The benefits of being transparent about your product management process
It is undeniable that transparency is becoming increasingly popular in the world of tech.
Over the past few years, companies have introduced transparency into their business strategies by opening their books for the public to see. Andy Cook of Tettra, for example, posts his company’s numbers every month on social media and other channels.
This radical form of transparency isn’t what we’re going to propose here. But, there are benefits to sharing some of your priorities reasonably and authentically with the public. We dive deeper into these below, specifically focusing on transparency when it comes to product management.
Bringing transparency to product management
Before you can develop a culture of transparency in product management, you need to understand what it is and make sure that you are doing it for the right reasons.
Product transparency is part of a greater business transparency. With product transparency, you open up your product management process so that both users and internal stakeholders can better understand your product vision, strategy, and roadmap.
Transparency can be very powerful with the right intentions. If you’re developing a culture of product transparency because you want to foster a stronger relationship with your users, for example, then you’re on the right track. But, if you’re doing it as a marketing stunt, your users will see right through you.
The benefits of transparency in product management
We’ve seen three direct benefits of introducing transparency into your product management process.
It improves your product through feedback…
When you open your roadmap and decision-making process, users will be more likely to provide valuable feedback. This can improve your product because you’ll have more exposure to their problems and thus gain a stronger understanding of how to fix them.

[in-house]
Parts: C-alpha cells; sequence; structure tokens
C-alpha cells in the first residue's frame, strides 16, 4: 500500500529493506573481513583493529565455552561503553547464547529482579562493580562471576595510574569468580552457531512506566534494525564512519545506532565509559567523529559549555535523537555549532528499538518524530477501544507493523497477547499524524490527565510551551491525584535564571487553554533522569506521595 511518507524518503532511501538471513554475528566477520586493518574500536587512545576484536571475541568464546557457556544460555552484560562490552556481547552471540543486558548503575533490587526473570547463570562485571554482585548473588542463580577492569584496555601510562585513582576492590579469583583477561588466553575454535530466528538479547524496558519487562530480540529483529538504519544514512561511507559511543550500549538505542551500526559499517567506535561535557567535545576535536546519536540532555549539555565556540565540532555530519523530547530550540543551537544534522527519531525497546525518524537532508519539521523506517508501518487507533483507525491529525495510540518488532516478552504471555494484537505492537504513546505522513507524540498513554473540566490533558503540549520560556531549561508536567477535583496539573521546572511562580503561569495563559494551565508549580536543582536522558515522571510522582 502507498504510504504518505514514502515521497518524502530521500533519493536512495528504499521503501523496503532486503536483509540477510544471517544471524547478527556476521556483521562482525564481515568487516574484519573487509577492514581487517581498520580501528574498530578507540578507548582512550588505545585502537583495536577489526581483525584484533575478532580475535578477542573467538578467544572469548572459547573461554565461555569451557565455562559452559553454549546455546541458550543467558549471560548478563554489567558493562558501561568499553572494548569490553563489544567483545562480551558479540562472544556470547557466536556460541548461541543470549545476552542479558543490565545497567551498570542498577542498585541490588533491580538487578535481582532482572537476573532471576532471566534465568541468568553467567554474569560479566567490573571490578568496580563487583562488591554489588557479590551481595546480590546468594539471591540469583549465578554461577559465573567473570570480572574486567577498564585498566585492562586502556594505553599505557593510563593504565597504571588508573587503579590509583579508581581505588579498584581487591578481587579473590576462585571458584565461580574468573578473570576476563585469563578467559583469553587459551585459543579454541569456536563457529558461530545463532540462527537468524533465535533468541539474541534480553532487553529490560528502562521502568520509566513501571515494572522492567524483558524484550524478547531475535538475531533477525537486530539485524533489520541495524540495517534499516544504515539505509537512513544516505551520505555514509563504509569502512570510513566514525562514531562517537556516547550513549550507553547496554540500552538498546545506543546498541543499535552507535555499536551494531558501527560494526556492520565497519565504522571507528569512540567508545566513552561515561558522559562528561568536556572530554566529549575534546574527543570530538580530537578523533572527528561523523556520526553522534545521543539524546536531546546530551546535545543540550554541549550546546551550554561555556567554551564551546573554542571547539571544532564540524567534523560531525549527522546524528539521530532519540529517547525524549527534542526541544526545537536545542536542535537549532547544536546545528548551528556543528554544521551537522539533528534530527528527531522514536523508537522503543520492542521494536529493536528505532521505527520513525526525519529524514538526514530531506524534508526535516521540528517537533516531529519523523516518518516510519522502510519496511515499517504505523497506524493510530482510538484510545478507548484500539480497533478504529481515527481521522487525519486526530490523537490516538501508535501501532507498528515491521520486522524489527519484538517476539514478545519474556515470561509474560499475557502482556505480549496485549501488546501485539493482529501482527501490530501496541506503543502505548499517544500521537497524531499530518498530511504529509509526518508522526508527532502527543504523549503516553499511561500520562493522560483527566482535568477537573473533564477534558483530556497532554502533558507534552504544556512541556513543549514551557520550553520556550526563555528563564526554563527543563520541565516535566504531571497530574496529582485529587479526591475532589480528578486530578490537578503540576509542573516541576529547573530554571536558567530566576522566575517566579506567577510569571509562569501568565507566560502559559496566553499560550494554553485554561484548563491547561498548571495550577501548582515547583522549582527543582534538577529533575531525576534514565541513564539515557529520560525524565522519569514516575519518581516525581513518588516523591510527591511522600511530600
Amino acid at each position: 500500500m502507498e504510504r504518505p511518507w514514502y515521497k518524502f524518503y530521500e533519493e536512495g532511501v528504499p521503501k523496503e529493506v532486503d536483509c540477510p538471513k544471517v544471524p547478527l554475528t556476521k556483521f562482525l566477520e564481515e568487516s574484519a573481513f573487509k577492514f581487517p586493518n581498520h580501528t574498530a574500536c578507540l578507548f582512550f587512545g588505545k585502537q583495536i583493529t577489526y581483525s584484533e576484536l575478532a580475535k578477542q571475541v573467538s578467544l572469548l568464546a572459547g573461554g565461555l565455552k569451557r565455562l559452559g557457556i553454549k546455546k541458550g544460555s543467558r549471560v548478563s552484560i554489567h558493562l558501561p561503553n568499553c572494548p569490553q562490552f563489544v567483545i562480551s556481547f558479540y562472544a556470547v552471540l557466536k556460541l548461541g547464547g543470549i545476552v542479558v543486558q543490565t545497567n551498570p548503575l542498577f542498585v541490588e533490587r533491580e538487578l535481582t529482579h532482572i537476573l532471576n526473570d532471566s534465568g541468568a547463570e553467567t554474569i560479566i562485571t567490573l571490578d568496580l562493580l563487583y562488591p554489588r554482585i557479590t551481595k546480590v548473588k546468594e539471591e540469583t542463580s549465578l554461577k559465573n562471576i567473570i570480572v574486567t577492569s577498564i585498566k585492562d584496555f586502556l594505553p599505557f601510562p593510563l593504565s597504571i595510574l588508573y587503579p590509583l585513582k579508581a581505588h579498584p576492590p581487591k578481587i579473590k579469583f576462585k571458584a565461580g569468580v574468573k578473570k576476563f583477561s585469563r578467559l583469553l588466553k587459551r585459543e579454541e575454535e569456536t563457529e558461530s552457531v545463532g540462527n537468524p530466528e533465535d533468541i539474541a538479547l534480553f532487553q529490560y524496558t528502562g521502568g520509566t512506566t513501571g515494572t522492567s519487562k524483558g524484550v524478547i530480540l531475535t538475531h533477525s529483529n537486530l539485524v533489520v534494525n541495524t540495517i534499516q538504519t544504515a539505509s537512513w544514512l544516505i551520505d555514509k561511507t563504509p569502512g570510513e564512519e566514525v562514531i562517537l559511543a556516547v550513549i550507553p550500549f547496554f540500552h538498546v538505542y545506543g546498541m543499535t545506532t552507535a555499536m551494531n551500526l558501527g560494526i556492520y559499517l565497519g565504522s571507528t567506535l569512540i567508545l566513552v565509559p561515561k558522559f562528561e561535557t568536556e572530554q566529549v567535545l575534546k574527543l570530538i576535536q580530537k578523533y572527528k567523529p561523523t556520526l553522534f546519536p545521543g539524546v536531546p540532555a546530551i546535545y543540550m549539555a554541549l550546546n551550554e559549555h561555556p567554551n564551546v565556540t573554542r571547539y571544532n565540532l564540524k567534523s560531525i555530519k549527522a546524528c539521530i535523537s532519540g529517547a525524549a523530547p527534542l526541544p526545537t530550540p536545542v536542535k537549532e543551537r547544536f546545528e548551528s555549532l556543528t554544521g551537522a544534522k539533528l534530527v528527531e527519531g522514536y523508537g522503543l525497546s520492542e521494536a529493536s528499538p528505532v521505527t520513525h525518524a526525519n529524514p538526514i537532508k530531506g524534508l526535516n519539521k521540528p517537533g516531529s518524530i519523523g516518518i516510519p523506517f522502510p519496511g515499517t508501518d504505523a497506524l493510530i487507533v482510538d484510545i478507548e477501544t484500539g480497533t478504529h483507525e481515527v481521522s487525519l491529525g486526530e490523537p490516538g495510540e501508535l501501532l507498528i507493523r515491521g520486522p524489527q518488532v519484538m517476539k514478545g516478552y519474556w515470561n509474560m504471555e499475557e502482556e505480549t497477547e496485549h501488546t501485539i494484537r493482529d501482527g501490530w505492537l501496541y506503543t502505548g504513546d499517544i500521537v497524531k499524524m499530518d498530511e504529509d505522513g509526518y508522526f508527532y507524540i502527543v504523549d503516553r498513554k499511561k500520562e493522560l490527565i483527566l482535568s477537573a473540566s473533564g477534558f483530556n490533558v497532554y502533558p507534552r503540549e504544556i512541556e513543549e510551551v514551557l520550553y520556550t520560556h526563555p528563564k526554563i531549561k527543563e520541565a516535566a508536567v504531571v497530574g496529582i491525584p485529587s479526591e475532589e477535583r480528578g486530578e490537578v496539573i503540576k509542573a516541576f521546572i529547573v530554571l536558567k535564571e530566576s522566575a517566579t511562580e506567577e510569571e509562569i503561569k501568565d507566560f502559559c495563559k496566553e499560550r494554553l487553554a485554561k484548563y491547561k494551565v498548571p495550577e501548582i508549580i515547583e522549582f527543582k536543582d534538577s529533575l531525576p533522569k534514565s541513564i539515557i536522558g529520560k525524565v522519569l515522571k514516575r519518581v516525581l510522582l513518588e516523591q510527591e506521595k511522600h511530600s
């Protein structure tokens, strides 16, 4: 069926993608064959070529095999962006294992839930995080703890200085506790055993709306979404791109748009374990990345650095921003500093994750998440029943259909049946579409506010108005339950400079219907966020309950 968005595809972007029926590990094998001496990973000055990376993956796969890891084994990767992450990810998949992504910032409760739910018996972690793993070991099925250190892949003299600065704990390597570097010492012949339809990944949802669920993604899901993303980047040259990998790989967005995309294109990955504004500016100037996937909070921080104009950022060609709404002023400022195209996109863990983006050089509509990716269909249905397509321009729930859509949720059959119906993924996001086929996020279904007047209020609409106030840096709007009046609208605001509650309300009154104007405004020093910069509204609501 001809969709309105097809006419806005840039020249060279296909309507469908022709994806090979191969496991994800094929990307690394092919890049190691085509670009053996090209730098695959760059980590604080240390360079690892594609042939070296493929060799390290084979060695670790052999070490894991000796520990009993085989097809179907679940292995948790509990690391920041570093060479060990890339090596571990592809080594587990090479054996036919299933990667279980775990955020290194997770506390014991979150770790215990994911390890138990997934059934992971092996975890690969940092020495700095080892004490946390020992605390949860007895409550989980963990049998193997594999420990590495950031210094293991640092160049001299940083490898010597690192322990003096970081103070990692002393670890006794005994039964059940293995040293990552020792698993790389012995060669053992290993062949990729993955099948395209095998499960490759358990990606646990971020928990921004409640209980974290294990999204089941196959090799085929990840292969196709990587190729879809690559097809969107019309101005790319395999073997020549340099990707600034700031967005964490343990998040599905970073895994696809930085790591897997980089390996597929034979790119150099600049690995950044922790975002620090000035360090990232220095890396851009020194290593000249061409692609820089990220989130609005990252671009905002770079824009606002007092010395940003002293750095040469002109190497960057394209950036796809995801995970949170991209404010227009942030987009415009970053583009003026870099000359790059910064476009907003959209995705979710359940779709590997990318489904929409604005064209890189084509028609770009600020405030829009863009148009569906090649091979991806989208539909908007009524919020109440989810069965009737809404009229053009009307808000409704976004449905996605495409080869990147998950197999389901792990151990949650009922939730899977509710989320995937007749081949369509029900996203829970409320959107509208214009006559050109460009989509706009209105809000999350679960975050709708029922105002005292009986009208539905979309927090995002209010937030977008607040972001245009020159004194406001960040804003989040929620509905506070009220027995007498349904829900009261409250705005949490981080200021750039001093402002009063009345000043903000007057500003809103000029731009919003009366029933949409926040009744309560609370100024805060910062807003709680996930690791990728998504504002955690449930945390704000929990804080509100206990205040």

For example, you may prioritize a certain feature because you think it’s the best way to address a pain-point of your users. But, when you invite them to give feedback on your roadmap, or even during the product discovery process, you might unearth insights that lead to an even better solution.
Feedback from cross-functional stakeholders is also vital because, as a former product manager at Intercom puts it, the best products are built as a team sport. If you ignore or actively avoid feedback from your team, you might be missing out on key insights that could change the way you approach product prioritization.
It helps users and internal stakeholders understand priorities…
When you bring transparency into your product management process, you not only share the features that are coming next, you share the features that were in consideration but didn’t make the cut. This way, users not only know what you plan to build, they understand why and how you came to the decision.
The same logic applies to your internal teams. A notoriously difficult aspect of product management is earning buy-in for product decisions. This is because each part of the organization has different incentives and wants different outcomes. Sales, for example, wants features that will close deals to be the top priority. Engineers want to retire technical debt, fix bugs, and improve product architecture. Support wants to address the biggest generators of tickets. The list goes on.